With crisp, clear prose and the patience to build and guide readers through an argument, Botelho decries how scientific materialism has mostly limited scientific inquiry to the physical realm, rather than what he calls the “endless opportunity” of the immaterial realm—the realm of mind and spirit. This is heady material, invitingly written, with Botelho taking care to introduce the experiments and discoveries he discusses in a manner that quantum novices can follow. He’s attentive to what context is crucial for comprehension, and as he presented consciousness as the “organizer of existence” he’s generous in presenting the mind-blowing implications, reconciling physics, metaphysics, and varied religious possibilities as his arguments build, naturally, to consider the mind of a Creator.
Botelho views dedicated research into the role of consciousness in shaping existence as something like the dawning of a new enlightenment, but recognizes the reasons such research is rare. “Society rewards those who practice reality instead of exploring it,” he notes, and even readers not ready to join in celebrating the mind of God as an “immeasurable infinity” will likely be persuaded that the tantalizing role of consciousness in creation deserves further investigation.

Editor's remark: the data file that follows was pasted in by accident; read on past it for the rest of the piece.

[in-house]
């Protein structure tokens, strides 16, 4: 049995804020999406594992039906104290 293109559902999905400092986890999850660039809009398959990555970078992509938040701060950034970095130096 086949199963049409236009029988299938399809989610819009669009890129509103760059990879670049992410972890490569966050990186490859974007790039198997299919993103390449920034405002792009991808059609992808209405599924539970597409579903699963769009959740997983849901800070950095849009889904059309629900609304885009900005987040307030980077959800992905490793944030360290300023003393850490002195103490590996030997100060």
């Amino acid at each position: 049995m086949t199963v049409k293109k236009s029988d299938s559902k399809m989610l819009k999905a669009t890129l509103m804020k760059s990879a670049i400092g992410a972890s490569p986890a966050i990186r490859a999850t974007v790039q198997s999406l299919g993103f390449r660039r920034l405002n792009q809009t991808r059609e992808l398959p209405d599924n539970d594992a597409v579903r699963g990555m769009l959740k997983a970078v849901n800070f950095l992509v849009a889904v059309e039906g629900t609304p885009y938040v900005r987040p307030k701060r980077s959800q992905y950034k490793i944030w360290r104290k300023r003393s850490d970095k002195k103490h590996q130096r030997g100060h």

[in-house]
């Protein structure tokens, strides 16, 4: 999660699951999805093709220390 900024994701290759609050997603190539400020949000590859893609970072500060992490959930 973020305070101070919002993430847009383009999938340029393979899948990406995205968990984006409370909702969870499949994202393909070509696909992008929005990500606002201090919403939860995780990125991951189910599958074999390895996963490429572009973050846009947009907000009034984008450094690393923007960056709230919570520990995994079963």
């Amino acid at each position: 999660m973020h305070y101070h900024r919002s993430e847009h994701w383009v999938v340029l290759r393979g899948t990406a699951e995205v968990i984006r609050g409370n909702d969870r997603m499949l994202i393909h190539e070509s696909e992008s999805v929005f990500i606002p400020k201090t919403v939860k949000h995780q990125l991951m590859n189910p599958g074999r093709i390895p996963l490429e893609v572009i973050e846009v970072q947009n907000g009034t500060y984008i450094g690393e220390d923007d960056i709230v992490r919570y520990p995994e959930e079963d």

Takeaway: This searching treatise, steeped in quantum mechanics, calls upon scientists to examine the role that mind and spirit play in creating reality
Great for fans of: Paul Levy’s Quantum Revelation, Nancy Patterson’s Quantum Physics and the Power of the Mind.
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Marketing copy: A